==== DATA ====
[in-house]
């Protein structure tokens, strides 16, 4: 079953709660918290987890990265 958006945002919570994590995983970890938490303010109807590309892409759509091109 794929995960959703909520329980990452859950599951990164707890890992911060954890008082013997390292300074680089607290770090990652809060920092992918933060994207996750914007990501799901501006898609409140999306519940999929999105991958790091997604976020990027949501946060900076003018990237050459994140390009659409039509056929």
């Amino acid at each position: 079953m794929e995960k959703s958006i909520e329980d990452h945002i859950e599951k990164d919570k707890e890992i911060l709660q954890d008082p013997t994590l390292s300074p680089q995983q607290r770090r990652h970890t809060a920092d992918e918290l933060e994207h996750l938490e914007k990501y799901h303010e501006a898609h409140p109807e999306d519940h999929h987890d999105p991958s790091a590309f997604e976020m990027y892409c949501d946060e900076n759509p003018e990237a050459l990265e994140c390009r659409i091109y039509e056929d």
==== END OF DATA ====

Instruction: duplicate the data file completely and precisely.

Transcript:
[in-house]
């Protein structure tokens, strides 16, 4: 079953709660918290987890990265 958006945002919570994590995983970890938490303010109807590309892409759509091109 794929995960959703909520329980990452859950599951990164707890890992911060954890008082013997390292300074680089607290770090990652809060920092992918933060994207996750914007990501799901501006898609409140999306519940999929999105991958790091997604976020990027949501946060900076003018990237050459994140390009659409039509056929």
């Amino acid at each position: 079953m794929e995960k959703s958006i909520e329980d990452h945002i859950e599951k990164d919570k707890e890992i911060l709660q954890d008082p013997t994590l390292s300074p680089q995983q607290r770090r990652h970890t809060a920092d992918e918290l933060e994207h996750l938490e914007k990501y799901h303010e501006a898609h409140p109807e999306d519940h999929h987890d999105p991958s790091a590309f997604e976020m990027y892409c949501d946060e900076n759509p003018e990237a050459l990265e994140c390009r659409i091109y039509e056929d």